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New Network Needed to Solve First Responder Communications Crisis

Unique public-private partnership would create single platform to integrate public safety communications.
by Staff Writers
Las Vegas (SPX) May 22, 2006
Morgan O'Brien, chairman of Cyren Call Communications Corp. and a long-time champion of improved mobile communications solutions for the public safety community, recently outlined his plan to create a new nationwide broadband network to solve the first responder communications crisis.

"When first responders cannot talk to each other in emergency situations, the effects can be catastrophic," said O'Brien, a co-founder of Nextel, who spoke at the International Wireless Communications Expo here.

"The equipment and technological capabilities governments and agencies provide -- and that emergency personnel carry into storms, fires, explosions and other deadly situations -- are inferior to what families have at home. This is unconscionable."

The plan calls for a reallocation of 30 MHz in the upper 700 MHz band of spectrum, which is half of the spectrum scheduled to be auctioned in 2008 for commercial use. O'Brien said it is uniquely suited for building a next generation broadband wireless network.

Its signals can travel 30 miles, penetrate walls, and be sent and received without a direct line of sight. The network would connect all communities -- urban and rural -- in the event of an emergency, and it would have a satellite component so responders could stay in touch even if land-based systems failed. Given the spectrum's location, the nationwide network would enable future compatibility with already allocated public safety spectrum.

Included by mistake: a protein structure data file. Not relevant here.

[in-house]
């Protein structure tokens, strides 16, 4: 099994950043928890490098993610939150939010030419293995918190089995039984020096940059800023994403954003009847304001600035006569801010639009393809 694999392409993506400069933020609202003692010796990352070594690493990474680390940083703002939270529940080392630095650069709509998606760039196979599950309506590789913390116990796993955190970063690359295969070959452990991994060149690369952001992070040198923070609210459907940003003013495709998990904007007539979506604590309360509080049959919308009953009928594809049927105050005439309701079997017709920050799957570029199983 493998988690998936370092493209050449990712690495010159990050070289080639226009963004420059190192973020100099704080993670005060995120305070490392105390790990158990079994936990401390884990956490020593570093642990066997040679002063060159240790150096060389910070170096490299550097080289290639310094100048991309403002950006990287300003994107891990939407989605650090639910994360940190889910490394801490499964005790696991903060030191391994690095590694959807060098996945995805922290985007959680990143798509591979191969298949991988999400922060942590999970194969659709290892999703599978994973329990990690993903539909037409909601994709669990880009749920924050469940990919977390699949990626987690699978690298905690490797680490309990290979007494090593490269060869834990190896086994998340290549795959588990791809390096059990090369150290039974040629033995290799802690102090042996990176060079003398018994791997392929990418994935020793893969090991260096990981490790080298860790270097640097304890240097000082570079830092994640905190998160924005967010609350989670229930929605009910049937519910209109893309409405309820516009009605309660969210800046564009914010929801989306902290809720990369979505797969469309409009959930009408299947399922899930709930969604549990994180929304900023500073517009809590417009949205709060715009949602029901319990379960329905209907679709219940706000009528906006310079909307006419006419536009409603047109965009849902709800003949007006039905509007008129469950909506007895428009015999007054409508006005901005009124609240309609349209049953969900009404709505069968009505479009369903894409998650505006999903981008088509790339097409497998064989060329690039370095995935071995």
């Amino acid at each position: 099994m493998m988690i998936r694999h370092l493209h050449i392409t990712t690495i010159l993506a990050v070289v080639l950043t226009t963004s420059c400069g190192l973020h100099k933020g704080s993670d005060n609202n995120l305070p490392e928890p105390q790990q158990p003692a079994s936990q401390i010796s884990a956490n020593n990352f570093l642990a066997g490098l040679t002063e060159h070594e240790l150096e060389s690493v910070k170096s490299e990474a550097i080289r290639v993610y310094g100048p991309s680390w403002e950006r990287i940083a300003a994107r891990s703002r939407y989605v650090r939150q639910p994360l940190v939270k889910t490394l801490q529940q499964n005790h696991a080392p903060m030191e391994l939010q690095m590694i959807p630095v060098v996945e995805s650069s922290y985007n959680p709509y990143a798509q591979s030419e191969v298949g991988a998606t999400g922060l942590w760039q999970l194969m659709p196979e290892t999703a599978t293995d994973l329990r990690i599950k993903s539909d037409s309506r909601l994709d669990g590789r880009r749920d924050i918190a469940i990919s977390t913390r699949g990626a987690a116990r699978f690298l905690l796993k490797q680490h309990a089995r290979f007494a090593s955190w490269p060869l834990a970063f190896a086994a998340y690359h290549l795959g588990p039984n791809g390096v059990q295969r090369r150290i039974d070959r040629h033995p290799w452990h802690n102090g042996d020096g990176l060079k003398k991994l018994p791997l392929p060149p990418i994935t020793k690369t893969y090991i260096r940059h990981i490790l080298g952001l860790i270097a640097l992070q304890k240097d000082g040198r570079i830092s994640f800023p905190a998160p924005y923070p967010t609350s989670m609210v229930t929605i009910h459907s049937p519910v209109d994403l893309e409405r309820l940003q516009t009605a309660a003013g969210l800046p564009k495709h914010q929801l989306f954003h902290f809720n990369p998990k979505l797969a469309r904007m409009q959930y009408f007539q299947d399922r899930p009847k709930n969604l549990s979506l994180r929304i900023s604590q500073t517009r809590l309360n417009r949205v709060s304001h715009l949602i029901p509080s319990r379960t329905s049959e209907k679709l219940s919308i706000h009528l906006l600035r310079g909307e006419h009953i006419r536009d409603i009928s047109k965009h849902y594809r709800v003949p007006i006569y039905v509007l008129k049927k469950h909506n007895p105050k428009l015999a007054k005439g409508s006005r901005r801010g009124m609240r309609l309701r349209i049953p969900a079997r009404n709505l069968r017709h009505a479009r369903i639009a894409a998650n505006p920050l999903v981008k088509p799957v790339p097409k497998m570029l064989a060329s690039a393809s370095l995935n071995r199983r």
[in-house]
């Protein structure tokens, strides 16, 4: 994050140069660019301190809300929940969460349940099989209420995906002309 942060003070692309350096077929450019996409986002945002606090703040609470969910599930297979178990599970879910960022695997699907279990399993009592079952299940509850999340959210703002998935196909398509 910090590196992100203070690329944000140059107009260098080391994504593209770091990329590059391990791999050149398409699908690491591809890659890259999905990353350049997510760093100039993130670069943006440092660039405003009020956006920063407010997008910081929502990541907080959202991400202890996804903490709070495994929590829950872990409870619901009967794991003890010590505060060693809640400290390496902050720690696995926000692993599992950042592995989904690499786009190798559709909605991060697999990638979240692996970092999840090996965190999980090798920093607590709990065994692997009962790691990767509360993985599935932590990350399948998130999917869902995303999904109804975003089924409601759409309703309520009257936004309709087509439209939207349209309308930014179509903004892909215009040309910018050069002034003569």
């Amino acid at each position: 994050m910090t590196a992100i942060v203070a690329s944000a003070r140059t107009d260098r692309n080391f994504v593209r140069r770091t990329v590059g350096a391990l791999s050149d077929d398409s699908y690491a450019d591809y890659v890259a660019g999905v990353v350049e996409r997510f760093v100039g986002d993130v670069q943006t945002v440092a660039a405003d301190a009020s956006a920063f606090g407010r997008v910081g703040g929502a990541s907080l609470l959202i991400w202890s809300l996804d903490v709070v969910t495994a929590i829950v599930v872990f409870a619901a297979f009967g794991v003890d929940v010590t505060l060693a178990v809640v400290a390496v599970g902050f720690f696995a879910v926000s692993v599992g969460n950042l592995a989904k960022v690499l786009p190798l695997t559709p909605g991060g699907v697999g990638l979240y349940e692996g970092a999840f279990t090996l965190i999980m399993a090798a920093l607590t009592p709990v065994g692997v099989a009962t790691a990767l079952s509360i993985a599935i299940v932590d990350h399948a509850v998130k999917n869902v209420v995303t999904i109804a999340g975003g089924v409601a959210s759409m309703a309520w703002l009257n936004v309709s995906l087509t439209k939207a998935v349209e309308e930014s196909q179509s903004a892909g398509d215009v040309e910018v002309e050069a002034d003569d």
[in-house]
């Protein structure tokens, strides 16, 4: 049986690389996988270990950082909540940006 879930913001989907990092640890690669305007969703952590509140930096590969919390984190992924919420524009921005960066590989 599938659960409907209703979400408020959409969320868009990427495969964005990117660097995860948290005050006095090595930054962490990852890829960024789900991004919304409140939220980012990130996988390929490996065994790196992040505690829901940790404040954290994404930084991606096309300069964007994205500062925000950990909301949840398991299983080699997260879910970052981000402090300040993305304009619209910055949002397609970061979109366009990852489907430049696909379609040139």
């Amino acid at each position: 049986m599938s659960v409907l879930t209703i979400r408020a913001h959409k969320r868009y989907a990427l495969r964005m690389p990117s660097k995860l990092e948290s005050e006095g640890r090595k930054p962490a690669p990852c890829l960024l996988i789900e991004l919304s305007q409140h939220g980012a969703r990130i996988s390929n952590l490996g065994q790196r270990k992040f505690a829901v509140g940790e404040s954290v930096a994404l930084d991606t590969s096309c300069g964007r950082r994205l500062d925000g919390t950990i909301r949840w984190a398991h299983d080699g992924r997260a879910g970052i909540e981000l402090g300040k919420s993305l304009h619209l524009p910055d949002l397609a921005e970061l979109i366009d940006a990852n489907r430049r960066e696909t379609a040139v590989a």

"This solution is practical, workable and very time sensitive," O'Brien said. "If the auction proceeds, we will have lost our last real chance to create a network that will protect our first responders and all the rest of us who depend on them during times of greatest need and duress."

The plan, which was submitted to the Federal Communications Commission April 27, calls for the FCC, with Congress' approval, to designate a public safety trust licensee and create a public-private partnership to finance the venture. The licensee would lease access to this spectrum to commercial operators who would agree to build and maintain the network. In exchange, they would have the right to use the excess capacity of the network not used by public safety.

The partnership, O'Brien said, would "produce powerful incentives for commercial operators to create a robust, competitive network that serves their own business interests while supplementing the existing flawed emergency communications system with a new platform that will serve our first responders well."

O'Brien called on those in the room to get involved and join his effort to provide first-class communications for first responders: "Let's all get mad as hell and let's agree that we're not going to take this anymore! It's time for all of us to feel a sense of compelling rage that we have let this situation go on for so long."

"Business as usual is no longer acceptable," O'Brien continued. "It's time to show creativity and commitment to solve this problem."

Stressing the revolutionary nature of the proposal, O'Brien outlined 10 reasons why the proposed network is a groundbreaking improvement over the status quo. These include enabling all levels of government to share communications through one national network, offering multiple services on the same system, consolidating technology standards so emergency personnel can converse no matter where they are located and regardless of their jurisdiction, and introducing high-speed broadband to many rural areas.

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